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Assessment for Hypermobility and Ehlers-Danlos Syndrome: A Comprehensive Guide

by | Jun 28, 2024 | Blog, Resources

Hypermobility and Ehlers-Danlos Syndrome (EDS) are conditions that can significantly impact daily life, particularly for students who might need extra time and adjustments for exams and activities. In this blog post, we will explore the assessment process for these conditions, provide insights on obtaining necessary documentation, and guide students in the UK on how to secure the support they need.

Understanding Hypermobility and Ehlers-Danlos Syndrome

Hypermobility refers to joints that move beyond the normal range expected for a given joint. While many people may be hypermobile without issues, some experience pain, fatigue, and other symptoms that can interfere with daily life.

Ehlers-Danlos Syndrome (EDS) is a group of connective tissue disorders characterised by joint hypermobility, skin hyperextensibility, and tissue fragility. There are several types of EDS, each with its own set of challenges and clinical presentations.

 

Importance of Assessment

 

Accurate assessment is crucial for managing hypermobility and EDS. It helps in:

– Confirming a diagnosis.

– Understanding the severity and type of the condition.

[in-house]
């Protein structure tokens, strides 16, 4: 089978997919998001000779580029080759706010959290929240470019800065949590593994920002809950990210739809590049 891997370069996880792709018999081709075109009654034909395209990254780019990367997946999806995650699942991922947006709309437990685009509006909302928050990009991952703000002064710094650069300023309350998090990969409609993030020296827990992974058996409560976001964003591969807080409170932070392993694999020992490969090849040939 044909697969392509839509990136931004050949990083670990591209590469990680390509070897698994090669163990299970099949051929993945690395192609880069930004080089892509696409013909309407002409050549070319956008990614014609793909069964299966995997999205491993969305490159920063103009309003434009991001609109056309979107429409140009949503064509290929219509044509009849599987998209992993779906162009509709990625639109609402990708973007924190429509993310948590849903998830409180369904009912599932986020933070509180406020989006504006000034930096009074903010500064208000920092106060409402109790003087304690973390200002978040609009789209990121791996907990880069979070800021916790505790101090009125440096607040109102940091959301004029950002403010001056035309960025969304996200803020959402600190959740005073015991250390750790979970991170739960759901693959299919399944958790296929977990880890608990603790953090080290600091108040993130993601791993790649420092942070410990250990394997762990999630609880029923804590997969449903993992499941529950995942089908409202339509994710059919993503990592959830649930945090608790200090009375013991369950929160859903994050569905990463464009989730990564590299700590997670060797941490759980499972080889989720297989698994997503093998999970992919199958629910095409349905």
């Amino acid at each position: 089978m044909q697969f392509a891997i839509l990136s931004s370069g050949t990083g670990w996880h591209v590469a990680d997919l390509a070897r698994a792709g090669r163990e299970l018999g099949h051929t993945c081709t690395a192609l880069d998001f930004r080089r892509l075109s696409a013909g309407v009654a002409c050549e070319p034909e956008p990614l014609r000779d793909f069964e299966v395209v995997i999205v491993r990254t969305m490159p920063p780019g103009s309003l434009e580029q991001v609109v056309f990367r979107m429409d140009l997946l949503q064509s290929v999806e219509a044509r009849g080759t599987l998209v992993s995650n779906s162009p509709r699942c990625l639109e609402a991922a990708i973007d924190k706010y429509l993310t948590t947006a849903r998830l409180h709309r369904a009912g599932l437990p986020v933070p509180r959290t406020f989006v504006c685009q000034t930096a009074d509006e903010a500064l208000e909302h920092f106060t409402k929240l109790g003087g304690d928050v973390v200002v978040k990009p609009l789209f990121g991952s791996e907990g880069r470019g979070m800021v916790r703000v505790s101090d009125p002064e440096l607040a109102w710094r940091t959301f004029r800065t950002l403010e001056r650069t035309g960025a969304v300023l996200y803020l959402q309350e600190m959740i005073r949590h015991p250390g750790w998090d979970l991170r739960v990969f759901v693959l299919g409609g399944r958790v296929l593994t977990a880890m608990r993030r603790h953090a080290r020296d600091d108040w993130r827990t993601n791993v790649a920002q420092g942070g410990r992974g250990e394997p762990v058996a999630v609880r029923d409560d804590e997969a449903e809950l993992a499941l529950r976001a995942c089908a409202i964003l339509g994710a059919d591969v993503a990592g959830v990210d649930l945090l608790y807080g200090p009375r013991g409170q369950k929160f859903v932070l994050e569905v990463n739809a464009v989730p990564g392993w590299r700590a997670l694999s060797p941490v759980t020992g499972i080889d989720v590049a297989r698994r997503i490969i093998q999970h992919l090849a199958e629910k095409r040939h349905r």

– Developing a management plan.

– Securing accommodations for school exams and activities.

 

Steps in the Assessment Process

 

1. Initial Consultation

The first step is to consult with a General Practitioner (GP). GPs are able to diagnose most presentations of hypermobility and EDS, but sometimes a referral to a specialist is needed if there is uncertainty over the diagnosis or there is a worry about another cause.

 

2. Examination

The doctor will conduct a thorough examination, which may include:

– Medical History: Reviewing personal and family medical history.

– Physical Examination: Checking joint hypermobility using the Beighton score and other relevant tests.

– Blood Tests: If the doctor is concerned your symptoms are caused by another condition.

 

3. Diagnostic Criteria

For hypermobility, the Beighton score is commonly used. This looks at the how extendable your little fingers, thumbs, elbows and knees are and also checks flexibility of your back. A high score indicates hypermobility. 

For EDS, diagnosis involves more detailed criteria such as a history of dislocated knees and shoulders and other joints, abnormal skin stretching and scarring and family history.

 

Obtaining a Letter for Exams and Accommodations

 

Students with hypermobility or EDS may need accommodations for exams, such as extra time, rest breaks, or alternative formats. Once diagnosis is confirmed, the doctor can provide you with a letter for this.

If you are worried you have hypermobility or Ehlers-Danlos Syndrome then book an appointment with one of doctors who can help diagnose.

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